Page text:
ANALYSIS

         I. Estoppel and Release/Ratification.

         A. Rule 16 Analysis.

         Rule 16(b)(4) mandates that “[a] schedule may be modified only for good cause and with the judge's consent.”

To establish ‘good cause' the moving party must show that the scheduling order's deadline could not have been met with diligence. Parker v. Central Kansas Medical Center, 178 F.Supp.2d 1205, 1210 (D.Kan.2001); Denmon v. Runyon, 151 F.R.D. 404, 407 (D.Kan.1993). ‘This rule gives trial courts ‘wide latitude in entering scheduling orders,' and modifications to such orders are reviewed for abuse of discretion.' In re Daviscourt, 353 B.R. 674, (B.A.P. 10th Cir.2006) (citing Burks v. Okla. Publ'g Co., 81 F.3d 975, 978-79 (10th Cir.1996)).

Grieg v. Botros, No. 08-1181-EFM-KGG, 2010 WL 3270102, at *3 (D.Kan. Aug. 12, 2010). It is well-established in this District that motions to modify a scheduling order focus “on the diligence of the party seeking to modify the scheduling order.” Id. (citing Leviton Mfg. Co., Inc. v. Nicor, Inc., 245 F.R.D. 524, 528 (D.N.M.2007) (internal citations omitted)).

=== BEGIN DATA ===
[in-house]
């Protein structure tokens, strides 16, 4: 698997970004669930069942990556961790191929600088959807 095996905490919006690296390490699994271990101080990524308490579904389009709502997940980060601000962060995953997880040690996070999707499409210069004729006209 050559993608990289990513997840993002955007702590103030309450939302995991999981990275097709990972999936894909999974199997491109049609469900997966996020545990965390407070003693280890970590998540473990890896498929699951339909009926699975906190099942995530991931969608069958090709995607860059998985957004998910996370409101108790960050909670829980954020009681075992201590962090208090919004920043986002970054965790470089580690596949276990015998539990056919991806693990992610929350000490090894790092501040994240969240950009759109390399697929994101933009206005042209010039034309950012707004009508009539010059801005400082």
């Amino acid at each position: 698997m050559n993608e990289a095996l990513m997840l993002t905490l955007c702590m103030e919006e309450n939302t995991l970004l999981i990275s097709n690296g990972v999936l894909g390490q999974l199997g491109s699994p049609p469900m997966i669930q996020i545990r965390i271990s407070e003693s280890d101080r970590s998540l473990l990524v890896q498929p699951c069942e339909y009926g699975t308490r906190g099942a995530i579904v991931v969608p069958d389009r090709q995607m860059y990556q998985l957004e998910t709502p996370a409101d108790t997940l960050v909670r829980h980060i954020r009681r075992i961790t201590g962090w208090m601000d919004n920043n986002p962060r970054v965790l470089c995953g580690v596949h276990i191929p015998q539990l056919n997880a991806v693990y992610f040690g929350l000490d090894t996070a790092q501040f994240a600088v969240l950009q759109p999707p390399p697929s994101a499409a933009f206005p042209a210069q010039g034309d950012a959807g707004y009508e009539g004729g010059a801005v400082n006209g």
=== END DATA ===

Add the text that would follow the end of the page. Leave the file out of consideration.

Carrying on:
Defendant argues that it

only recently discovered the facts necessary to support estoppel and release/ratification defenses. Because the deadline to amend pleadings passed well before the parties first exchanged discovery responses, and certainly before depositions took place, Life Care could not have raised the defenses ...